Researchers at West Virginia University aim to find solutions to help traumatic brain injury (TBI) patients improve their everyday quality of life.
Cole Vonder Haar, an assistant professor of behavioral neuroscience in the WVU Department of Psychology, has received a five-year, $989,210 award from the National Institutes of Health to investigate potential treatments for psychiatric deficits arising from chronic TBI.
The release said more than 2.8 million traumatic brain injuries occur each year, and most research is focused on the immediate effects of TBI and preventing further damage.
Vonder Haar and his team, however, aspire to address long-term effects — behavioral changes in decision-making, impulsivity and attention span.
“Even if we were to come up with a catch-all cure for acute TBI tomorrow, it would still leave many people dealing with these really long-term, chronic consequences,” Vonder Haar said. “What we are investigating is the potential to treat patients when their symptoms do not go away.”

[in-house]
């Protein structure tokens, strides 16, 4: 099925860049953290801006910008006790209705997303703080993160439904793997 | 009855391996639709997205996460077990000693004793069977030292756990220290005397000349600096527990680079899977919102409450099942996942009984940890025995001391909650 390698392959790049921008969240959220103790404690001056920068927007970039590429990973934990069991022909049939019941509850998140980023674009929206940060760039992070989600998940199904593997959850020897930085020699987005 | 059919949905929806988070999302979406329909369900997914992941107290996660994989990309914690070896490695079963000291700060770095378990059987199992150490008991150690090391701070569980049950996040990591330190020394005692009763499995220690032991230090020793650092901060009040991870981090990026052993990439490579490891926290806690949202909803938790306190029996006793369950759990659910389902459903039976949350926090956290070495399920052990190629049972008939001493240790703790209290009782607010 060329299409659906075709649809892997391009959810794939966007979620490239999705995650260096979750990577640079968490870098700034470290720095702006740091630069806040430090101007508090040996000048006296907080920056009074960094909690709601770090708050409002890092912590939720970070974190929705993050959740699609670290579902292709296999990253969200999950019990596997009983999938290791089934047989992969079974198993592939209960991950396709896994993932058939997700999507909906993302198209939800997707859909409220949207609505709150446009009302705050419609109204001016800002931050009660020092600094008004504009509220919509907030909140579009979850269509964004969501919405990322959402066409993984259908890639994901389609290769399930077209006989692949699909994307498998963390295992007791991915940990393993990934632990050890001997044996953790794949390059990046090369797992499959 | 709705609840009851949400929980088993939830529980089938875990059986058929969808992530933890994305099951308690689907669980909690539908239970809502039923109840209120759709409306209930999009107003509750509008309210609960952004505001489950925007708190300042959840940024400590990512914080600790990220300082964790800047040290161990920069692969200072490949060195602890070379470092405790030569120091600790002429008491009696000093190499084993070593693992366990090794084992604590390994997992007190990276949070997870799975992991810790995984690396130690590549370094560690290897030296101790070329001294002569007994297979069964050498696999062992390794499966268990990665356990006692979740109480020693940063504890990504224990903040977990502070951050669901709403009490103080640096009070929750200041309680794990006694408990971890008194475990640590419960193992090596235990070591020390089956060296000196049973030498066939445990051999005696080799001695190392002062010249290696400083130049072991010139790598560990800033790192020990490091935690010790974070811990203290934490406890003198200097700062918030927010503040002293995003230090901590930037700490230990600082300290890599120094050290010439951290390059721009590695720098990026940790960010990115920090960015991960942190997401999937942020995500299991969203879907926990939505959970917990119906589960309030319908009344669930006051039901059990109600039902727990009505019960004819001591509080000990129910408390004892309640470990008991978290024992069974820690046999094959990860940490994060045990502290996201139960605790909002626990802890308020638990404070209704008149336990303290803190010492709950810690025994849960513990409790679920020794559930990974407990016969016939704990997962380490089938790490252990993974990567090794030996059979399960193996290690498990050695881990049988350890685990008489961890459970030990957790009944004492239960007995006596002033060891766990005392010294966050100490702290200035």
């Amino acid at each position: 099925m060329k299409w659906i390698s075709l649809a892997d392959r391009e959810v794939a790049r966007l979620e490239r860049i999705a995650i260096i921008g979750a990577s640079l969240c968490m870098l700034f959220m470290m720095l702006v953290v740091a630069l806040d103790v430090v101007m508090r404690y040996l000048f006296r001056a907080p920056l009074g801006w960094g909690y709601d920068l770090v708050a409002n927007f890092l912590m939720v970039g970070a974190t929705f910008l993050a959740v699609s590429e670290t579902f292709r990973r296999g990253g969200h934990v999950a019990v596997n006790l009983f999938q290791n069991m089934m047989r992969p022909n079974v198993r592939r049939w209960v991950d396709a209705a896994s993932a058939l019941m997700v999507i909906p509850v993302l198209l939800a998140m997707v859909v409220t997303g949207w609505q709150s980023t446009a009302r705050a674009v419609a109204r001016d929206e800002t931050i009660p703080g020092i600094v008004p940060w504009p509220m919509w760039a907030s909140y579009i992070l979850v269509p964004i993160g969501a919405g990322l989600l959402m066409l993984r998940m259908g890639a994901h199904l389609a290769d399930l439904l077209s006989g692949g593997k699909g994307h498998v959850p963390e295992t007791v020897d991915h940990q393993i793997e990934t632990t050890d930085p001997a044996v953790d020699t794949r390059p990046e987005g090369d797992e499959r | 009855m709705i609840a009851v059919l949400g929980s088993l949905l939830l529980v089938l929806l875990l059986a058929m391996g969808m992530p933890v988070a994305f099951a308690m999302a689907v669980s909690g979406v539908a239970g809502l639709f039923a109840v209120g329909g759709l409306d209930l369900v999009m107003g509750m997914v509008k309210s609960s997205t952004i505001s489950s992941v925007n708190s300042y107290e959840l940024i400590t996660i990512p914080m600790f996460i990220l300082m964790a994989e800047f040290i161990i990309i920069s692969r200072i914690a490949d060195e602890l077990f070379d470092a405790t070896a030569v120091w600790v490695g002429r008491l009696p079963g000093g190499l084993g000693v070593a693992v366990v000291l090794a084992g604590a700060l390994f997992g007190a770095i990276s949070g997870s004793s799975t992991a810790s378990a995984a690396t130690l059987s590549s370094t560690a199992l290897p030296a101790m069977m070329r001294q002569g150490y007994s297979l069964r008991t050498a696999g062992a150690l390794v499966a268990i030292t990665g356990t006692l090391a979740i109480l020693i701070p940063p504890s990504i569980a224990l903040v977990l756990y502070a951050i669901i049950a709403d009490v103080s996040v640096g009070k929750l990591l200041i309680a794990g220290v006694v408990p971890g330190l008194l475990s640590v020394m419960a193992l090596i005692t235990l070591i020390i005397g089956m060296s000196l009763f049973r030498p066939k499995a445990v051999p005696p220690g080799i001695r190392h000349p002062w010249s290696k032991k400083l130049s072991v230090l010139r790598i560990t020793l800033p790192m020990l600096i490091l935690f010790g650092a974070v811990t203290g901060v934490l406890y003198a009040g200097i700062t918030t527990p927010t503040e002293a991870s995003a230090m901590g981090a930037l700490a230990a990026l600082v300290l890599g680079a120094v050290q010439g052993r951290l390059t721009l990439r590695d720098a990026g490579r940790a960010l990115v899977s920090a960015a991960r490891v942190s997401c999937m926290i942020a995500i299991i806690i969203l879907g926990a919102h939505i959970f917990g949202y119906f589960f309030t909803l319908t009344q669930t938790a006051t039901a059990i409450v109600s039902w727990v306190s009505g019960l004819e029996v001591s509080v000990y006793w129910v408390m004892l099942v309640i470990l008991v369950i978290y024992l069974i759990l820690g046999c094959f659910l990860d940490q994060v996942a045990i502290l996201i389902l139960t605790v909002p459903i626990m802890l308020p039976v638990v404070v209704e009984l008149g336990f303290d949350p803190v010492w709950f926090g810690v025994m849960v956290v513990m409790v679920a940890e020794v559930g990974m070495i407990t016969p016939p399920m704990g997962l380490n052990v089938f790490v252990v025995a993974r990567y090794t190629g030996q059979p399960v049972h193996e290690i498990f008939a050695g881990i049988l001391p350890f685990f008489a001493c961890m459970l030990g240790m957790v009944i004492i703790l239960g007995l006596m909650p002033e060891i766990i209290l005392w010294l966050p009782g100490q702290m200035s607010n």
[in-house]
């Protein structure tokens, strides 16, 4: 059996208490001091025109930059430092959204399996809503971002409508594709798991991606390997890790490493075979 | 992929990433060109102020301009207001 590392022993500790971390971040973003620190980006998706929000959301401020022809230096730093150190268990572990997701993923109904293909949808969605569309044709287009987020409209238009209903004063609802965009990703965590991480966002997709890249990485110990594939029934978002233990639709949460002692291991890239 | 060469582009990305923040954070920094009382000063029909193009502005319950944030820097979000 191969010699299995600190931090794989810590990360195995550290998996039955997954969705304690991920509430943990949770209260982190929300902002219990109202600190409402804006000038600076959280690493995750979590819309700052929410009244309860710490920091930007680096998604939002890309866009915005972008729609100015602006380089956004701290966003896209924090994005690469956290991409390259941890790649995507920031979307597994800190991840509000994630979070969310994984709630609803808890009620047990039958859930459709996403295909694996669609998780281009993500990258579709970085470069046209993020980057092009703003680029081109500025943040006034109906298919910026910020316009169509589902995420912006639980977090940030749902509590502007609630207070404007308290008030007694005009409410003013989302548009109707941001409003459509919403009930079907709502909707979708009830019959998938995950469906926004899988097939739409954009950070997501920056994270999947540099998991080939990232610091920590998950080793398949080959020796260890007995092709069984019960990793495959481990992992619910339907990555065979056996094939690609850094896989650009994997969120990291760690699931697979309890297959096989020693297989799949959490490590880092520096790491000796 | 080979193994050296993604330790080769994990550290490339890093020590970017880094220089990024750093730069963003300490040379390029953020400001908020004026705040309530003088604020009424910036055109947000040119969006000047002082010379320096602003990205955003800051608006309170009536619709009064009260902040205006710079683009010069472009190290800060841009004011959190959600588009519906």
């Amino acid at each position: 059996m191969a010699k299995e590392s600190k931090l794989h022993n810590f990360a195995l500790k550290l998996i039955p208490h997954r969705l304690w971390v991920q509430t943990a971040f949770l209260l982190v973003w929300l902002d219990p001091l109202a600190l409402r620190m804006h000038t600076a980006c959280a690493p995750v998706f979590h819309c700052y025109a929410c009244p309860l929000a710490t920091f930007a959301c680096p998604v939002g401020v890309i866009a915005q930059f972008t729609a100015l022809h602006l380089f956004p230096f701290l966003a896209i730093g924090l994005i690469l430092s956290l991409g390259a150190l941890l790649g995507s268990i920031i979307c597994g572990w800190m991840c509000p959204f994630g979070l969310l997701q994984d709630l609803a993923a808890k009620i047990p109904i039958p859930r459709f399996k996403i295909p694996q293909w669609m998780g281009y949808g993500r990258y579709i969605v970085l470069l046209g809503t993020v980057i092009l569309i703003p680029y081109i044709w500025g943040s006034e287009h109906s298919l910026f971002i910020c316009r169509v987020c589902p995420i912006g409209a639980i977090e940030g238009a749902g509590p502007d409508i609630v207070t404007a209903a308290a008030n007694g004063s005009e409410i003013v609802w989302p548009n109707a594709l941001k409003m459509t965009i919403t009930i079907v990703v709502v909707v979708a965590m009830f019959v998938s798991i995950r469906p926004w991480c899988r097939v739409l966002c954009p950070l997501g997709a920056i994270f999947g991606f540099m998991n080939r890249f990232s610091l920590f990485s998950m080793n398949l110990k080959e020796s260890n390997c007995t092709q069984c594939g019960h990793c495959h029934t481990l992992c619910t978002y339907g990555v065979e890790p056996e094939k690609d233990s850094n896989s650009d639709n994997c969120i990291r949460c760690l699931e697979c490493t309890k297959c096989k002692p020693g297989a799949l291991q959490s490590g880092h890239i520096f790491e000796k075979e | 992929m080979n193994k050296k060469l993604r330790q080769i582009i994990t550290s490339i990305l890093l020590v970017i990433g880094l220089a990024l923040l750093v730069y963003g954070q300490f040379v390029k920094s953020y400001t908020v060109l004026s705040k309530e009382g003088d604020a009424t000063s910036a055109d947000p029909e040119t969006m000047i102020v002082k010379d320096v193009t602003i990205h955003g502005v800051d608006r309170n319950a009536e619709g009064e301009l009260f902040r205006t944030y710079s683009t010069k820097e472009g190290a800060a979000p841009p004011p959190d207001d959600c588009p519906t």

Vonder Haar and his research team, including WVU Undergraduate Neuroscience Program Coordinator Kris Martens and University of Pittsburgh Associate Professor of Physical Medicine and Rehabilitation Amy Wagner, are pursuing three potential ways of addressing the chronic, long-term consequences of TBI.
The first approach will consider patients’ sensitivities to the environment, identifying environmental factors which could be engaged in rehabilitative treatment. The second is pharmacological, testing the effects of therapeutic drugs. The third is a neuromodulation approach, which involves indirect stimulation to the brain through the scalp.
“We hope to learn a lot about what that damage causes, how that translates to these functional impairments and how these treatments might be able to address them,” Vonder Haar said.
The five-year study will begin in June.
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